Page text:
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Joshua Prince-Ramus exhibition at the Milwaukee School of Architecture and Urban Planning

Founder of REX and a founding partner of OMA New York, Joshua Prince-Ramus was awarded the $100,000 Marcus Prize last September by the Milwaukee-based Marcus Corporation Foundation. According to the jury, the prize was awarded for REX’s “exuberant yet carefully considered designs, [which] possess a broader cultural significance.”

Celebrating this achievement, Prince-Ramus’s work and notorious hyper-rationalist methodology will be on display at the University of Wisconsin, Milwaukee School of Architecture and Urban Planning until May 6, 2016. Here, visitors can find examples of notable works such as the Seattle Central Library, Vakko Fashion Center, AT&T Performing Arts Center, Dee and Charles Wyly Theatre, and 5 Manhattan West.

Alongside these works will be details of REX’s process-oriented approach to design. This will include how a schematic rationale plays a key role in every project REX undertakes, hence forming purely functional-based buildings—something that is reflected in its aesthetic in unexpected ways.

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Architect Joshua Prince-Ramus the first American to claim the $100,000 Marcus Prize

Joshua Prince-Ramus, principal at the New York firm REX Architecture, has won the prestigious biennial Marcus Prize, claiming $100,000 in the process. He is the first American to receive the distinction. Bob Greenstreet, dean of the School of Architecture & Urban Planning at the University of Wisconsin-Milwaukee, which administers the award, commented: "He is headed to the pantheon of greatness...and yet his ideas are still evolving." In 2008, Esquire magazine went so far as to dub Prince-Ramus the "savior of American architecture." Prince-Ramus focuses on efficiency in his projects, outlining the need for architecture to achieve its functional purpose. To accomplish this he identifies the basics, what the building really needs to do. Arranging these components, he creates analytical models which in turn gradually form the building blocks of the structure. From here Prince-Ramus can now focus on making these components work together and actually move on from the concept. This process can be seen in the gallery below. During one of his TED Talks, Prince-Ramus said, "It's time for architecture to do things again, not just represent things," further indicating that the functional requirements of clients should be a priority for contemporary architects, voicing his apathy for the profession to be seen as an art.
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Sou Fujimoto Awarded the Marcus Prize by the University of Wisconsin-Milwaukee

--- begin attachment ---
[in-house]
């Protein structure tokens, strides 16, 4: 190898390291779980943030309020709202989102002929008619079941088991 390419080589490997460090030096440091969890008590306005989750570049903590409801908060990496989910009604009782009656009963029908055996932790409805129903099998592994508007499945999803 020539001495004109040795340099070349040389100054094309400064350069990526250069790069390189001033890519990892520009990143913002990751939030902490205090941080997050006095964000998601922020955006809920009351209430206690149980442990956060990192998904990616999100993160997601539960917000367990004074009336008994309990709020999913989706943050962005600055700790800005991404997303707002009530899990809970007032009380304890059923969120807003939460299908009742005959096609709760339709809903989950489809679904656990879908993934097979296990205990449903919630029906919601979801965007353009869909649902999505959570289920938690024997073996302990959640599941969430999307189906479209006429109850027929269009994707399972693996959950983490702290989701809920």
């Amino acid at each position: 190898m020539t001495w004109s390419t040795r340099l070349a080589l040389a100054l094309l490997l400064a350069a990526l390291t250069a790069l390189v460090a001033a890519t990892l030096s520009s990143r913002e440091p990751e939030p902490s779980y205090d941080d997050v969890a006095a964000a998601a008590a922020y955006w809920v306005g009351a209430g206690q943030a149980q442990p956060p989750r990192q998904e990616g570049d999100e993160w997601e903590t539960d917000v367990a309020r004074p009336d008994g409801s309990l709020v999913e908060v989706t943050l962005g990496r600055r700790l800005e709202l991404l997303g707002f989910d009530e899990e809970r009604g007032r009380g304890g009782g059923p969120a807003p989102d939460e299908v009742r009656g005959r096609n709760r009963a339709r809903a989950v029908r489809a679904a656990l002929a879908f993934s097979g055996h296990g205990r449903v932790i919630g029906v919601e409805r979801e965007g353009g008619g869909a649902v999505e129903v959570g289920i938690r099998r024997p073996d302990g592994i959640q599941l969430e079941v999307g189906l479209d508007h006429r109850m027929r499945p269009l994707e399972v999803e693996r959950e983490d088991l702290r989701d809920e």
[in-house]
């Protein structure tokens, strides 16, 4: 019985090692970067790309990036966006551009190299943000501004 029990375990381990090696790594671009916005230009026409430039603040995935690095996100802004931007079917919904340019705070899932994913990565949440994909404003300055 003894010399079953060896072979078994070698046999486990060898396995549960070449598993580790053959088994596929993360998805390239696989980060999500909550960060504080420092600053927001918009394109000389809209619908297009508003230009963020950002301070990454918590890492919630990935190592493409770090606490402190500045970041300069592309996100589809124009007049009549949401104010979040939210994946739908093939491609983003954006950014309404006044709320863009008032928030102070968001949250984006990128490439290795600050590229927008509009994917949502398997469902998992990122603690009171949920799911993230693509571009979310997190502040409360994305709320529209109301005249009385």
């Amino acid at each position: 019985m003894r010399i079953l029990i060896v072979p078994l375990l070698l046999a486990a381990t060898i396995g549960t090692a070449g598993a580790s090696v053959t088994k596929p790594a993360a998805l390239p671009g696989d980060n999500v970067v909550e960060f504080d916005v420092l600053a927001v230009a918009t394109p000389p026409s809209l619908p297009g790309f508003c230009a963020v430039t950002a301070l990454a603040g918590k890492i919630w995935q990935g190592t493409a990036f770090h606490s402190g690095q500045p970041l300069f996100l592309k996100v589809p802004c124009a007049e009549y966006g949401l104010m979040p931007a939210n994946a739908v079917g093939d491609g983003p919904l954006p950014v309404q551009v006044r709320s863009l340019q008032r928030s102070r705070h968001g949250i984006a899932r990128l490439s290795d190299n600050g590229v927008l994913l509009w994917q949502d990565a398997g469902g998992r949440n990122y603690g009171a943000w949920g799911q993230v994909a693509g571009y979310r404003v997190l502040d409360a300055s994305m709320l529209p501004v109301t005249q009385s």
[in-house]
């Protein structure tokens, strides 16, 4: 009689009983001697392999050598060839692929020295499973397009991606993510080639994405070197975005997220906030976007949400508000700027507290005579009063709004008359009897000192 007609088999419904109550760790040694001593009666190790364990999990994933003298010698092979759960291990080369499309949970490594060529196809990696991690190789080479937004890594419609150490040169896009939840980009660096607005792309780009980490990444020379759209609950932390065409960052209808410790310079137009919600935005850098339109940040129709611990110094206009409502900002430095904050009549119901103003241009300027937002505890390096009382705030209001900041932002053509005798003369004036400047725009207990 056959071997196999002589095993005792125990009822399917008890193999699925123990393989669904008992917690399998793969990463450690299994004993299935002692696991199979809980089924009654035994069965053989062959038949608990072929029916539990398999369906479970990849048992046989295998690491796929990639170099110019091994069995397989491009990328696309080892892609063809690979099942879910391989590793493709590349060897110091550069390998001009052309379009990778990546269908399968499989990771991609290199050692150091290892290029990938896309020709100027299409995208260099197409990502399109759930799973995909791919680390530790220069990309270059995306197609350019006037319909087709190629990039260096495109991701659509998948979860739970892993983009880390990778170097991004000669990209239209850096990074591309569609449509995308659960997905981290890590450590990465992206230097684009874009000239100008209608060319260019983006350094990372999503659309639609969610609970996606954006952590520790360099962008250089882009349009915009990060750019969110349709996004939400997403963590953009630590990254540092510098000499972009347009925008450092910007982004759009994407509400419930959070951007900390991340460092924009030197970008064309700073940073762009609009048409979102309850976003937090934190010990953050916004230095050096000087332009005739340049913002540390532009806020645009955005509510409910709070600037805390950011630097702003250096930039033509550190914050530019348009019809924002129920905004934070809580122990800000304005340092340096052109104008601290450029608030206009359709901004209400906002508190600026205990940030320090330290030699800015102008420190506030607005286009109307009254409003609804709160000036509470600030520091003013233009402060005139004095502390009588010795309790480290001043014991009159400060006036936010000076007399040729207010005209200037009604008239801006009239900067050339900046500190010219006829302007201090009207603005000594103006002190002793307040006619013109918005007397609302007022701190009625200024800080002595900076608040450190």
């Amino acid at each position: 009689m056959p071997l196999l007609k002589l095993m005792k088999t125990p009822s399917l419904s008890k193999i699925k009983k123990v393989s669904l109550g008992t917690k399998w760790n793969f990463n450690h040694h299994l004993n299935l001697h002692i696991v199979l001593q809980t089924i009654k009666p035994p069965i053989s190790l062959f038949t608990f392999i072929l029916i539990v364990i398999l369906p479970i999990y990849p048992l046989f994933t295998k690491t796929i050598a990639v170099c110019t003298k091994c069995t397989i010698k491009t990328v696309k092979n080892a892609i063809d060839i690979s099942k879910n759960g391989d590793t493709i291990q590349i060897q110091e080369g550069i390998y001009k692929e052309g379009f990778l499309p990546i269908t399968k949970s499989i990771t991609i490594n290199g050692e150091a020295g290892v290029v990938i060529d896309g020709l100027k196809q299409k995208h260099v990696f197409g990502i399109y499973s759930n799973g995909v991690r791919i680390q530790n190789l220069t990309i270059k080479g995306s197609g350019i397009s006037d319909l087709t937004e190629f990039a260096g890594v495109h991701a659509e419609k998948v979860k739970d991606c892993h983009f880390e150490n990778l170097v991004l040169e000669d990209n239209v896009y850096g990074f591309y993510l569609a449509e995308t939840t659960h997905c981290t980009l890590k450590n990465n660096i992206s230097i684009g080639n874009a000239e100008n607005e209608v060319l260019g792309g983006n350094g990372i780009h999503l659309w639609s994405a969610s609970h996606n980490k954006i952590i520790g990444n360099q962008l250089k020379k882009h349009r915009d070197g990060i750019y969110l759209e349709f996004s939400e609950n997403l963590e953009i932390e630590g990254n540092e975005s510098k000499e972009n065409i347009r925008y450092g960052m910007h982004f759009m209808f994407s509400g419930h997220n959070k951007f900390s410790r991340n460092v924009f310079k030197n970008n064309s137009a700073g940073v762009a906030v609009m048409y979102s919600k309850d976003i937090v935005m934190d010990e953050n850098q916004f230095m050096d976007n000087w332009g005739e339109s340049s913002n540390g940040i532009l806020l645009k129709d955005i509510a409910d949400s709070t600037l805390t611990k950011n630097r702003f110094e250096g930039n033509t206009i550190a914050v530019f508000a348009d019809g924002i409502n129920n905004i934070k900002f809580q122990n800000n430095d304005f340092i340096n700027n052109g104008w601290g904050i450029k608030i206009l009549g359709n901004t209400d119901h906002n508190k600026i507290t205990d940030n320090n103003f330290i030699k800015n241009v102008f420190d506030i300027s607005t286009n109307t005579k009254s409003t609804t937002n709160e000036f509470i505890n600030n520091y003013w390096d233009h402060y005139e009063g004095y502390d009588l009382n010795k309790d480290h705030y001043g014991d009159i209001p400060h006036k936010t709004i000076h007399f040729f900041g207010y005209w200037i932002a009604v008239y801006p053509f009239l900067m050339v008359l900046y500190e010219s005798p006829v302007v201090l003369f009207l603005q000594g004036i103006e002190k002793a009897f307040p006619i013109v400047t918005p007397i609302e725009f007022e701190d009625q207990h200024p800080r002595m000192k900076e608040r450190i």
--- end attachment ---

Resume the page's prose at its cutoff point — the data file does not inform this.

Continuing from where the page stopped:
This had been a big year for 42-year-old Japanese architect Sou Fujimoto. He has been the focus of a special design charrette at Rome's Maxxi Museum and then awarded the prestigious commission for the Serpentine Pavilion in London. Now he been awarded the 2013 Marcus Prize. The prize awarded by the University of Wisconsin-Milwaukee's School of Architecture and supported but the Marcus Corporation Foundation is meant to recognize an architect "on a trajectory to greatness." The jury, on which I served along with SOM partner Brian Lee, IIT Chair Donna Robertson, Milwaukee Dean Robert Greenstreet, architect Mo Zell, and David Marcus of Marcus Investments, spent a day reviewing nearly twenty portfolios of young and emerging firms from around the world. The bi-annual award, which has a generous international perspective, has in recent years been awarded to Diébédo Francis Kéré, Kéré Architecture (2012), Chilean architect Alejandro Aravena (2010), Frank Barkow (2007), and MVRDV's Winny Moss (2005). The winner is awarded $100,000 and asked to return to the Milwaukee architecture school and run a design studio with selected students. It might be argued that Fujimoto is not really an emerging architect, but one who has arrived after receiving the Serpentine commission and there were many very strong candidates who equally deserved the prize, but the jury believed the Japanese architect would bring the freshest perspective to the University student body and the city of Milwaukee where he will engage in public workshops and lectures. Both the University and the Marcus Foundation should be congratulated for creating and running this important prize.